Q: My father, 68 is on the pension and my mother, 65, is not entitled to the pension yet. I have set up a family trust with them as the beneficiaries.
My father has settled a court case related to a work injury and is about to receive a settlement of over $100,000. Will this affect his pension payment and if so what can I do to minimise the effect?
I've heard if the lump sum is directed towards home renovations it won't count for the assets or income test. My father was also considering contributing the money to super - is that possible his age? The other option is to put the entire amount in the family trust. Is this a good idea?
A: As far as I know the compensation payment will not be regarded as income for Centrelink purposes but it's worth checking before you make any decisions. Funds used for home renovations, or travel, will not be counted by Centrelink for pension eligibility.
Your father would not be eligible to put the money to superannuation unless he passes the work test which means working 40 hours over 30 consecutive days in the financial year he makes a contribution.
In any event, unless he has substantial other assets I doubt the benefit of placing the money in superannuation. It's difficult to hide money using family trust these days as Centrelink can look behind the trust to establish beneficial ownership of the assets.
If the money was placed in your mother's name in superannuation it would not count until she reaches pensionable age, but that would be a short term strategy given she's 65 now.
Q: I have around $250,000 in super and wish to make a one-off contribution of $45,000. I'm 59 and retired. Do I pay tax on my contribution? When it comes to drawing down on my super will I have to pay tax again? I am on a Disability Support Pension and so don't need to draw on my super now, but my circumstances might change.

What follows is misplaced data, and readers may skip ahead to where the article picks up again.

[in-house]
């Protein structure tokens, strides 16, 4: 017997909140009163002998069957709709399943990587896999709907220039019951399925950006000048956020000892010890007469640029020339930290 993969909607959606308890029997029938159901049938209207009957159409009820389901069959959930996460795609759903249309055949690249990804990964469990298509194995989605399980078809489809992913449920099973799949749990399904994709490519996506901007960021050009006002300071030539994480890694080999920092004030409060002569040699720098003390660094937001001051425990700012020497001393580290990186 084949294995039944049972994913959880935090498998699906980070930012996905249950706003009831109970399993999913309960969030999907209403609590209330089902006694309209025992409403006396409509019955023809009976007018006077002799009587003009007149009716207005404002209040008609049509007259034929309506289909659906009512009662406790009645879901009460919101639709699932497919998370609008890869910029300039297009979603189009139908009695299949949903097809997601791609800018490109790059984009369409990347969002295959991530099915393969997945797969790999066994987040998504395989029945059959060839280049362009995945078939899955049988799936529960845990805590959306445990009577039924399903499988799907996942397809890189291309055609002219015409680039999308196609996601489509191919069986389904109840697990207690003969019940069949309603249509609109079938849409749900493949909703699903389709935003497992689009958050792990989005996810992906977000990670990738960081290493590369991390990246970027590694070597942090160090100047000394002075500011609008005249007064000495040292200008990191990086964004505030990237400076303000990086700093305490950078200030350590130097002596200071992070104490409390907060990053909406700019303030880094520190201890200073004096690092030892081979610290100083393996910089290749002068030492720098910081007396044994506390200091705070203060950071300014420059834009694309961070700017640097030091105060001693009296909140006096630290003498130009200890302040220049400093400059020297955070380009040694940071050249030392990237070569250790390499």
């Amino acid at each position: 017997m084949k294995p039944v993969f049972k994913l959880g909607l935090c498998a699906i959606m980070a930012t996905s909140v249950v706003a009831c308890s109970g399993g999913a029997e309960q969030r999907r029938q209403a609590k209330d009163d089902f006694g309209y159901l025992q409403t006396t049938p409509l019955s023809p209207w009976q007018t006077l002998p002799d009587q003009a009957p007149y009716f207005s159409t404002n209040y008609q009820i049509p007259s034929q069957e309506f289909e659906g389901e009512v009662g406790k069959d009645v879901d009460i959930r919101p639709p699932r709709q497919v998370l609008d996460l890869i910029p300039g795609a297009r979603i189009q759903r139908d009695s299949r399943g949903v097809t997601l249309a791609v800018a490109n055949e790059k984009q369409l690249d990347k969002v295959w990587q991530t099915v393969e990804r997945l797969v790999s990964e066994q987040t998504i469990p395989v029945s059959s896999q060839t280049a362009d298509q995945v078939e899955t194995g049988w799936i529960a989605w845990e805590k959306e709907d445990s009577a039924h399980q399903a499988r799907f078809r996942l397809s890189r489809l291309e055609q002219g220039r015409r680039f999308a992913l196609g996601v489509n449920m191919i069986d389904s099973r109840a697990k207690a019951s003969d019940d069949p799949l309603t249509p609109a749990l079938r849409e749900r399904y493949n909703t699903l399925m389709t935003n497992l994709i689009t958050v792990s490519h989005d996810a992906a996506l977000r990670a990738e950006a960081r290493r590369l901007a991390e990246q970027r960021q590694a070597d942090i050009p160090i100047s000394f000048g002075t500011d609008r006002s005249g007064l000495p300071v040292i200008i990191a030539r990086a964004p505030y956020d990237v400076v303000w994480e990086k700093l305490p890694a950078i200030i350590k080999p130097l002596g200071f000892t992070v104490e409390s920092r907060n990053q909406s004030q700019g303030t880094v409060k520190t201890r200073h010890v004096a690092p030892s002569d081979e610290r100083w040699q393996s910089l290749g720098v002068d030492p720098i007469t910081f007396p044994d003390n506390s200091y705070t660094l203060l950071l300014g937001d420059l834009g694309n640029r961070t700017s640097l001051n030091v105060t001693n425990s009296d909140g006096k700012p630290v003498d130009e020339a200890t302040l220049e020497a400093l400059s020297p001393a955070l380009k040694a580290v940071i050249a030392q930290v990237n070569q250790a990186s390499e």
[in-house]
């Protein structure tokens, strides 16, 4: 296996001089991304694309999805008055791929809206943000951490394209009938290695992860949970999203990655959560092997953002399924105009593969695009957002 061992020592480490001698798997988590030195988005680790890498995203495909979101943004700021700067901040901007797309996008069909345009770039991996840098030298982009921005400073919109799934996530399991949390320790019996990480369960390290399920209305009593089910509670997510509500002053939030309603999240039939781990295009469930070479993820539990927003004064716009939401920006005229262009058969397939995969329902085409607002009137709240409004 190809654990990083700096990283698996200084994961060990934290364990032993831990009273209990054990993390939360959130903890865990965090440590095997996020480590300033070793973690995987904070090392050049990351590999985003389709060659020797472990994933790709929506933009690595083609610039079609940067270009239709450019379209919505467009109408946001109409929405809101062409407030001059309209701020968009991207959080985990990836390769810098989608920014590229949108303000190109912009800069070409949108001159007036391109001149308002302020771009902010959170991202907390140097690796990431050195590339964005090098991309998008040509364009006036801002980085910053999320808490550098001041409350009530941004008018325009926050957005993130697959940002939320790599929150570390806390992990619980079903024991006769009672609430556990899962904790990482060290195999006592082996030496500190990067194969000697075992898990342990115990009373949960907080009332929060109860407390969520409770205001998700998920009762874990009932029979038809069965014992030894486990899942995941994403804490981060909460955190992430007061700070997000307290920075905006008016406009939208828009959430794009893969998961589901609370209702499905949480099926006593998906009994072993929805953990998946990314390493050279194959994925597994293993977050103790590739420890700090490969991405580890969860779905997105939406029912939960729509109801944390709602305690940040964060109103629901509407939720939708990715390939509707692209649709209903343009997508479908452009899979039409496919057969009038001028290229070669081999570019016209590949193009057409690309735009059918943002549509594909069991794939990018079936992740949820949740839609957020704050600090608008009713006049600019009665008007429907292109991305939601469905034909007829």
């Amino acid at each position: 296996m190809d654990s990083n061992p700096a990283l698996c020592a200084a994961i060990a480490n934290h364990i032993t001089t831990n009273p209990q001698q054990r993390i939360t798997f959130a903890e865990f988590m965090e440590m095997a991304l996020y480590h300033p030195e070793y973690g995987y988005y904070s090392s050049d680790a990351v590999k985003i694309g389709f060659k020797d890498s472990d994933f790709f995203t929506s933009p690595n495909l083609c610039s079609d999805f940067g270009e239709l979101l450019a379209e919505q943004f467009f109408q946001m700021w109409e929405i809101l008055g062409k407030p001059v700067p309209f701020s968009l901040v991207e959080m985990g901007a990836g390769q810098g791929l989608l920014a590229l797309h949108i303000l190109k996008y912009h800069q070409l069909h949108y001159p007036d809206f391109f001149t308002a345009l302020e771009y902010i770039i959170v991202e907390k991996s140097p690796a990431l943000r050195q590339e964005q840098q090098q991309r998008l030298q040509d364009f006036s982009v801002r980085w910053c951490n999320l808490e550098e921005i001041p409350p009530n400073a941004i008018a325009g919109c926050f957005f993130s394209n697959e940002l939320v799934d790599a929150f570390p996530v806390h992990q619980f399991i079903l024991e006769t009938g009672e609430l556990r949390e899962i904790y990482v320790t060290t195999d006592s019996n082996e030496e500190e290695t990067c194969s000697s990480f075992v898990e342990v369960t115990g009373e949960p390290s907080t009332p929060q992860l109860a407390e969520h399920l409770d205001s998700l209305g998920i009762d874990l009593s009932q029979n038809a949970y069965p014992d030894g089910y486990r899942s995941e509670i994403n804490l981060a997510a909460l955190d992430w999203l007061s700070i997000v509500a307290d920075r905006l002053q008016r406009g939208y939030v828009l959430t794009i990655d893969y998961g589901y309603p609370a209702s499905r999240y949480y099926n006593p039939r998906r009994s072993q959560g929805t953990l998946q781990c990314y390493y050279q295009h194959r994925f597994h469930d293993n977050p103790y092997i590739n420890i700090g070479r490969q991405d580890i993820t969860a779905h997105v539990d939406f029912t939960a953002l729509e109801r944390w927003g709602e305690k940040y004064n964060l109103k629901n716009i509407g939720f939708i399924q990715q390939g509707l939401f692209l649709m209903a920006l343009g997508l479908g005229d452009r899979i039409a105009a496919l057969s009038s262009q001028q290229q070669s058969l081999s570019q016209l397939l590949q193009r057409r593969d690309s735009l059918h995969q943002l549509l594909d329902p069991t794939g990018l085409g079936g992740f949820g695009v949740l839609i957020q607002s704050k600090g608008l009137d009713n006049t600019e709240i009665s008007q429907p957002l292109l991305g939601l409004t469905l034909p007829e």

A: You could contribute up to $25,000 as a tax-deductible concessional contribution but you will incur 15 per cent entry tax.
Based on what you have told me you appear to be a low-income earner so a tax deduction may be of no use to you, and you may be better off making a non-concessional contribution of $45,000 on which there is no entry tax. Once you reach 60, all withdrawals from super are tax-free.
Q: My wife and I are both retired. My super is with WA Super, my wife's super is with Colonial First State. They are to merge soon. Is there anything to stop us merging our super into one to save on paying separate fees?
A: You are not allowed to have a joint superannuation account - but I suggest you treat this is the perfect time to analyse your superannuation, decide if any life insurance which may be in the account needs to be changed, and analyse what fees you are paying now, and how your fund has performed in relation to its peers.
This is the perfect time to reflect on your retirement strategies, and make changes as necessary.
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